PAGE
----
Wonderland Review

Image for Wonderland

Los Angeles, 1981: troubled porn star John Holmes (Kilmer) is about to sell a stash of cocaine and skip town with his underage girlfriend (Bosworth) when the police question him about his involvement in the brutal murder of four of his ëbusiness colleague


Since the success of Boogie Nights, mainstream films have realised that putting 'the other Hollywood' - namely LA's flourishing porn industry - under the microscope can often make for compelling cinema. In light of this, it was inevitable that we would get a film about the biggest name in the business. For while Boogie Nights was all about Dirk Diggler, Wonderland focuses on a legendary episode from the life of John Holmes, the person on whom Diggler was almost entirely based.

In the '70s, Holmes' charm - and also his enormous appendage - quickly took him to the top of the porn industry, but his immersion in cocaine culture tarnished his reputation and put his career in reverse.

Director James Cox's choice to play Holmes is so spot on, you cannot imagine anyone else in the role. Who could be better at playing a washed-up ex-star who had it and blew it than Val Kilmer, a washed-up ex-star who had it and blew it? Add into the equation that, just as with the much derided Kilmer, Holmes was not hugely popular amongst his peers, and what you have is perfect casting. And though Kilmer has in the past often been unappealing even when playing supposedly likeable characters, here - as the well-meaning but massively flawed fuck-up Holmes - he is not only amazingly good, but surprisingly sympathetic.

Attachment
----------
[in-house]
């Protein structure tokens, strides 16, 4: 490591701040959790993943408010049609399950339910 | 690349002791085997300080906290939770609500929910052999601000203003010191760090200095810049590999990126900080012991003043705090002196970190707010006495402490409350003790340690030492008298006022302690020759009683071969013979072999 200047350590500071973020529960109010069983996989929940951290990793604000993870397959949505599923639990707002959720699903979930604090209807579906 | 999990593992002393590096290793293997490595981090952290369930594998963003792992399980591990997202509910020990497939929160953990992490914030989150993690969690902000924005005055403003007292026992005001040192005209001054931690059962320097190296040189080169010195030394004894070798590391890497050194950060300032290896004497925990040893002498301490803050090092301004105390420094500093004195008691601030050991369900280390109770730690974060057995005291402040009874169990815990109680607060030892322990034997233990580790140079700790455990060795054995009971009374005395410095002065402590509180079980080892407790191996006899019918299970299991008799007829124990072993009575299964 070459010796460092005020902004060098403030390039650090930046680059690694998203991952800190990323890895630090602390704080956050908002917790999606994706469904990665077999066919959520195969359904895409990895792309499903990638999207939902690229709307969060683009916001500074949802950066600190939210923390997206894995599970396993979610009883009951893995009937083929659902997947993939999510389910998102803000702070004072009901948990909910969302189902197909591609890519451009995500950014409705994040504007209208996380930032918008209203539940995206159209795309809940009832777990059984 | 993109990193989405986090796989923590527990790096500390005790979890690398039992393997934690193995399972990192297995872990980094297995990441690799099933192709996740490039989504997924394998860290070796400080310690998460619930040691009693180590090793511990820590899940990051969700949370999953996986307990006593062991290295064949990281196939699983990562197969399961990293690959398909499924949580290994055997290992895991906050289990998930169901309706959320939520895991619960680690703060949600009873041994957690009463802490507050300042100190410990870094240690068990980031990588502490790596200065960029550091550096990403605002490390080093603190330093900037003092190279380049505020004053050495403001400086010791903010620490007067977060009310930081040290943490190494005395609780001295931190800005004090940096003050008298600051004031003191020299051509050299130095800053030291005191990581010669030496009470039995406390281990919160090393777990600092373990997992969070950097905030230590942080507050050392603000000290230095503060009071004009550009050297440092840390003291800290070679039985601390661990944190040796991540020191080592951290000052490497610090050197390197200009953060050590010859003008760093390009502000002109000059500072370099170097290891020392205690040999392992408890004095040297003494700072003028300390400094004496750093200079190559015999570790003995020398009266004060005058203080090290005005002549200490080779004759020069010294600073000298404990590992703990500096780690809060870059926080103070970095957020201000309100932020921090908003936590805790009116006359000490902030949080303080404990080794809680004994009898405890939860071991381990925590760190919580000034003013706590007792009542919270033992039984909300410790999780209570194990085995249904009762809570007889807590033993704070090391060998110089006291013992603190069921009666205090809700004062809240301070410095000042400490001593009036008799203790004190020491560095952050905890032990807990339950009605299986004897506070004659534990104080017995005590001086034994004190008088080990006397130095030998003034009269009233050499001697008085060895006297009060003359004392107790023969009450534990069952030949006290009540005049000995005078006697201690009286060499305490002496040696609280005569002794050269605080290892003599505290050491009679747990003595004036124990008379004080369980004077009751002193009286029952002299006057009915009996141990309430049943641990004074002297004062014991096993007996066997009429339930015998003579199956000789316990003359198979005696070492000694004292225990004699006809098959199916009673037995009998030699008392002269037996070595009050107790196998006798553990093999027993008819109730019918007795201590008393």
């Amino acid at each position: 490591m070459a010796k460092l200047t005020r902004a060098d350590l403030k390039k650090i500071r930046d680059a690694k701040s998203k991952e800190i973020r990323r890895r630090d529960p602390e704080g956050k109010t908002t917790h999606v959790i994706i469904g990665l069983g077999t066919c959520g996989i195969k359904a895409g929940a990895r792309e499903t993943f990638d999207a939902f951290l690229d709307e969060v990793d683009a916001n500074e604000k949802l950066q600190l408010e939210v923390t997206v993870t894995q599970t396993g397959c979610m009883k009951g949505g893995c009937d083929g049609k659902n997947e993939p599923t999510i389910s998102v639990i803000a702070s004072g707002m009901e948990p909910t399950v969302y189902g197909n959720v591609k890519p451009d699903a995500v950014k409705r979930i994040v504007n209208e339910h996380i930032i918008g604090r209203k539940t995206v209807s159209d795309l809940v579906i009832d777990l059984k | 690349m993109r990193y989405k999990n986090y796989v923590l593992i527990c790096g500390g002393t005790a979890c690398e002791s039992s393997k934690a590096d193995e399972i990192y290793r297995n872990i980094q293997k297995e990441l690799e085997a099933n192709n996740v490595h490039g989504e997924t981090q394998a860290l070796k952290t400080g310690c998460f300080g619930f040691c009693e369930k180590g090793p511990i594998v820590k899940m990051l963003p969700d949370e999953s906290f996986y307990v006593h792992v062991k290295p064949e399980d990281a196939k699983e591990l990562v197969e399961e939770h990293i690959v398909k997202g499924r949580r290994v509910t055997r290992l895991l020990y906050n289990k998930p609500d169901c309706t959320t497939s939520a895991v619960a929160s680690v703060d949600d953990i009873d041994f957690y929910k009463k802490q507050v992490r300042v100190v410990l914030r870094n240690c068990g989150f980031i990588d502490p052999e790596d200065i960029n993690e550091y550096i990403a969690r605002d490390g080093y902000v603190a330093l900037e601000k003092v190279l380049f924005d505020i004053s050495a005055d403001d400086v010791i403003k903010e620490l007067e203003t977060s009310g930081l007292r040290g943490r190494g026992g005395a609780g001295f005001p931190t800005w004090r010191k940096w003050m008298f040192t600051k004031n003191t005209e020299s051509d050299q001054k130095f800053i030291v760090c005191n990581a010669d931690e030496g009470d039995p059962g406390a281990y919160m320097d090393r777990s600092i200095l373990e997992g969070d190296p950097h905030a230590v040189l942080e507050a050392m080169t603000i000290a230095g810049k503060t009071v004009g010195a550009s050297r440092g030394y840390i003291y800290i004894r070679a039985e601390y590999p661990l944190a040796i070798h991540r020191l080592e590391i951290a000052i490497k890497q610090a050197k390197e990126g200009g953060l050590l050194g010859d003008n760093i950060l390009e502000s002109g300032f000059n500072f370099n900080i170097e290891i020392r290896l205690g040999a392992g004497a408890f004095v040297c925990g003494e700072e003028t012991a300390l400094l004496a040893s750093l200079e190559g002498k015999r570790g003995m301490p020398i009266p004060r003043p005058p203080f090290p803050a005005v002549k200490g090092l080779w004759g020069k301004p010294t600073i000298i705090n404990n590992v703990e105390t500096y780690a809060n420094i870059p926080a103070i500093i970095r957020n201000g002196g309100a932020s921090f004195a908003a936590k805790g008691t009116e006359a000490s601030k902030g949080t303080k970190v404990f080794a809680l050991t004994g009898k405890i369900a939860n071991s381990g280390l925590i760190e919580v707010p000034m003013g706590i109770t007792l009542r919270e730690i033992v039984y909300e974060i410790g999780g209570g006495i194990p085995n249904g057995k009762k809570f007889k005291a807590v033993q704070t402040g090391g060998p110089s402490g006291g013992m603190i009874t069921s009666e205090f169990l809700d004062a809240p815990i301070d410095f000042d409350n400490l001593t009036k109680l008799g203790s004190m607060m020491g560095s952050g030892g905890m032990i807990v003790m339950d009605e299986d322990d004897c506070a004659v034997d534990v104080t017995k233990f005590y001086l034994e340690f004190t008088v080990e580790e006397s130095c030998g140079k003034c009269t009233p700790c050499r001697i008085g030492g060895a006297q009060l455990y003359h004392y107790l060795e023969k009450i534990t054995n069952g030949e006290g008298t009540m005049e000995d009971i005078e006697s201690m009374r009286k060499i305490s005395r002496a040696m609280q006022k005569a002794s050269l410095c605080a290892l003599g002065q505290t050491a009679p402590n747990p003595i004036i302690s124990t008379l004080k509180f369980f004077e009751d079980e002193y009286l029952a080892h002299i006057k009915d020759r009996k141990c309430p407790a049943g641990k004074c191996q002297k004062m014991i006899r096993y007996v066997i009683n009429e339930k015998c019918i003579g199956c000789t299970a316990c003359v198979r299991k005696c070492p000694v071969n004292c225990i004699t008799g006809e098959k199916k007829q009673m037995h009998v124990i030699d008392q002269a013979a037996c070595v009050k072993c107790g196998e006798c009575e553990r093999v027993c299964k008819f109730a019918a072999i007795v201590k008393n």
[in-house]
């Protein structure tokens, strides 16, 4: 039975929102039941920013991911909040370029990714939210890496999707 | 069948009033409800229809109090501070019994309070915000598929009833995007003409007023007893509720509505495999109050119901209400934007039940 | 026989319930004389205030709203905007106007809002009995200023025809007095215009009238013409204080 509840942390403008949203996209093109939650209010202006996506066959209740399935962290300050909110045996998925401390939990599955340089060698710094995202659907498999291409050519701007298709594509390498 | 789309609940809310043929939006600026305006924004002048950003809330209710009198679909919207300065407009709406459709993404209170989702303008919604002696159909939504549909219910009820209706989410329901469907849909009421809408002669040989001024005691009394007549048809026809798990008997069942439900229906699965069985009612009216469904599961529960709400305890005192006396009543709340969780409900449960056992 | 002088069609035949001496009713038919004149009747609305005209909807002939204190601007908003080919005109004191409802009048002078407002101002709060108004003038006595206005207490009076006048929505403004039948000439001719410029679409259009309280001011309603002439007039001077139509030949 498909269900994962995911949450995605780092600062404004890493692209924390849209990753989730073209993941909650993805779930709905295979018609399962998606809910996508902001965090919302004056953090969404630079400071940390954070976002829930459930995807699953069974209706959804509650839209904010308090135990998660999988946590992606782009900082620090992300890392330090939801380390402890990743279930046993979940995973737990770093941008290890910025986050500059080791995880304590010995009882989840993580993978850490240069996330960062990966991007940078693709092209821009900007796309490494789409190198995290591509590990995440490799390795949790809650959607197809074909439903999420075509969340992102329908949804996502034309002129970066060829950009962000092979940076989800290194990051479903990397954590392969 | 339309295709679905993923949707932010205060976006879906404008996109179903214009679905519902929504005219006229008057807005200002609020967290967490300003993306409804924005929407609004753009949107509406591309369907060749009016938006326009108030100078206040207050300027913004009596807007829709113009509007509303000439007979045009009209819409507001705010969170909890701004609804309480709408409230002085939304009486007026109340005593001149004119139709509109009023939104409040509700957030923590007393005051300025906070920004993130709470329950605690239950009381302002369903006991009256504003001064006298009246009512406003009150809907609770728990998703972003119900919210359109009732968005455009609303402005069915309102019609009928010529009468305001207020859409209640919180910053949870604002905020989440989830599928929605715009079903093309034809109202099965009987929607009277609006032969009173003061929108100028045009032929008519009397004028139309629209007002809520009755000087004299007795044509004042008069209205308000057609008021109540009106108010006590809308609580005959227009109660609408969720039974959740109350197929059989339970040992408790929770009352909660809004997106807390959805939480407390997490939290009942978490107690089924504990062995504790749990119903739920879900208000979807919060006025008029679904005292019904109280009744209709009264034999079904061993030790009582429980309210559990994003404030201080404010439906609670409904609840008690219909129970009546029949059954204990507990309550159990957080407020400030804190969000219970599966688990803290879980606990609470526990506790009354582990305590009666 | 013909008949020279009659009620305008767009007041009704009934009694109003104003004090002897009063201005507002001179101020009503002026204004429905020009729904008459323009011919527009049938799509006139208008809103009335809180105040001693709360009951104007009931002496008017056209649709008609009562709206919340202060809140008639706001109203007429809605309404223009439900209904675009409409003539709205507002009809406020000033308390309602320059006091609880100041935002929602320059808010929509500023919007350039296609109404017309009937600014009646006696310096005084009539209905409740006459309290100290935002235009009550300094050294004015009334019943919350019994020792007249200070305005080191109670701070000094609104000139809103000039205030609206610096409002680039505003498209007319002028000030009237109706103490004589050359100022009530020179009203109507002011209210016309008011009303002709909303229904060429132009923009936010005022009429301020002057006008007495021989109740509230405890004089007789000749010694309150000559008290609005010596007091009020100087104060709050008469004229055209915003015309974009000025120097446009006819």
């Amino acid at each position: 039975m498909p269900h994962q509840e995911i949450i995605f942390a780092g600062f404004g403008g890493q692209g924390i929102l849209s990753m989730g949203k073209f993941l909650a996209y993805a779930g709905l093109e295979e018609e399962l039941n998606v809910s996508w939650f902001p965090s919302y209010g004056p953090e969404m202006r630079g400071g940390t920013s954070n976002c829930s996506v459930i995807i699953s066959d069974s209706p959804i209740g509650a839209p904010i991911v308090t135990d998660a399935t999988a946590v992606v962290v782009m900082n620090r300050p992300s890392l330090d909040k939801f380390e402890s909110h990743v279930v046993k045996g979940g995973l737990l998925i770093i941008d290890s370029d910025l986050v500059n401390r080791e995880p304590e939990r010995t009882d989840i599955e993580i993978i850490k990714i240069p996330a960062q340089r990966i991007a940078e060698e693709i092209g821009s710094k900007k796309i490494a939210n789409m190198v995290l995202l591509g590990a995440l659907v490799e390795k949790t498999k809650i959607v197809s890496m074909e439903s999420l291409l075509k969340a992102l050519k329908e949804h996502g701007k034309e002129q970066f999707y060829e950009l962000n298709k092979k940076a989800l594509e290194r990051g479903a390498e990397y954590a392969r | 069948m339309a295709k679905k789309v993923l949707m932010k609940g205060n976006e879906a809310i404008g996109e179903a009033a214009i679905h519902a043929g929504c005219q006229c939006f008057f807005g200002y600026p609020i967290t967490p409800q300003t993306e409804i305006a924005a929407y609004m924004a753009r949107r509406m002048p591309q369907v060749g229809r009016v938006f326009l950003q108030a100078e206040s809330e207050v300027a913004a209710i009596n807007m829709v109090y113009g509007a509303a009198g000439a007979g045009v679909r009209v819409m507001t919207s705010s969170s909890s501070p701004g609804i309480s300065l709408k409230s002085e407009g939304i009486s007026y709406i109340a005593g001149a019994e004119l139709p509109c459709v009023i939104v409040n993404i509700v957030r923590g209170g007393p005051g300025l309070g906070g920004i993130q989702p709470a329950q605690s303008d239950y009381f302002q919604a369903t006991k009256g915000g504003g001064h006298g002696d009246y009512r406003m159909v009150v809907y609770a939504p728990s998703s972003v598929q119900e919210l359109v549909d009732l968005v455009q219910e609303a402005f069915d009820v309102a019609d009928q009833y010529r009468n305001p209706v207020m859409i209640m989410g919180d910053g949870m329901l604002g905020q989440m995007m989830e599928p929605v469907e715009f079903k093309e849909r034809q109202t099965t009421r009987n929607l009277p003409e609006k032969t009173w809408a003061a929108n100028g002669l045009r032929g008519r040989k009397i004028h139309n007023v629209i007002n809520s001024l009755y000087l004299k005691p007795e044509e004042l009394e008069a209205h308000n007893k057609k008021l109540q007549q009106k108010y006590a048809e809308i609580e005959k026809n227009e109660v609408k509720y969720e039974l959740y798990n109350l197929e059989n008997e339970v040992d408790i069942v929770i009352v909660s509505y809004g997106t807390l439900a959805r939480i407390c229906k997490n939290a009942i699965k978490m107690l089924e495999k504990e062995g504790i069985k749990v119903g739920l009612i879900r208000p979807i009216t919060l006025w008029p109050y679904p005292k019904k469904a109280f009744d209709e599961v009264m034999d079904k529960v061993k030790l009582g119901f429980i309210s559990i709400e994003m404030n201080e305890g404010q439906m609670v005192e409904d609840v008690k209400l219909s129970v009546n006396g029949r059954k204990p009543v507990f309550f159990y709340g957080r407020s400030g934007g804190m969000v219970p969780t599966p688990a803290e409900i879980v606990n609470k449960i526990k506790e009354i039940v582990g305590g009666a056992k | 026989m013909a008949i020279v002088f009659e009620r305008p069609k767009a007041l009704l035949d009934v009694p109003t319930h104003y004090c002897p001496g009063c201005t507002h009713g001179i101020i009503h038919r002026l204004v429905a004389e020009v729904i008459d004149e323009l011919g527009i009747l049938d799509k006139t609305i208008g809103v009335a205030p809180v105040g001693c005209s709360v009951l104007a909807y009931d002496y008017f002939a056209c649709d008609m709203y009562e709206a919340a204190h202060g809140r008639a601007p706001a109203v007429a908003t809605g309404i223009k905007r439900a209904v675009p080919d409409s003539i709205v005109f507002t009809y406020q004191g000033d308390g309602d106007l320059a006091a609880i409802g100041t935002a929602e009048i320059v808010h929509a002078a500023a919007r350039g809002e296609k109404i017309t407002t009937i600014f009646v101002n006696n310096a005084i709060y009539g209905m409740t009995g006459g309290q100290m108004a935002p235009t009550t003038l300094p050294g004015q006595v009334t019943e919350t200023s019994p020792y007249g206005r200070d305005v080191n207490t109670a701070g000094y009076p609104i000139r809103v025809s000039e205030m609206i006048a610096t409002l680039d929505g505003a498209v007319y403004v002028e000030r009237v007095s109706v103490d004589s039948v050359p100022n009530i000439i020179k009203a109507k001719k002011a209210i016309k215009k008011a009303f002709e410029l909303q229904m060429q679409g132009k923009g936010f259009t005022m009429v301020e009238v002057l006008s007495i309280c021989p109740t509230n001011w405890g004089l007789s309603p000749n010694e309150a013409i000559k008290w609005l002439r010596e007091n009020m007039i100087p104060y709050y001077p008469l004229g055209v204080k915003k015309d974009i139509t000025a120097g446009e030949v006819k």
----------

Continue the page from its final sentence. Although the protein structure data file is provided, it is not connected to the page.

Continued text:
Supporting Kilmer is a raft of recognisable faces (from Dylan McDermott and Josh Lucas, to Carrie Fisher and Janeane Garofalo), but it is Kate Bosworth as Holmes' 15 year-old girlfriend Dawn who particularly impresses, giving a weighty and moving performance as a girl forced to grow up too soon, suggesting she's far more than just 'that girl from Blue Crush'.

Another of the film's positive aspects is its narrative style, reminiscent of Akira Kurosawa's Rashomon, which offers conflicting and incompatible versions of the 'truth' about the killings on Wonderland Avenue from each character. Presenting just one angle on an incident which has become part of the subculture folklore would have been to detract from its complexity and people's fascination with it; and moreover, it's not just a nod to Kurosawa, but also contributes to the film's freewheeling feel, generated by its pulsing energy and strong soundtrack.

Not only a slick slice of scuzz cinema bound for cult status, but a reminder that Kilmer, on form, is actually a man of considerable talent.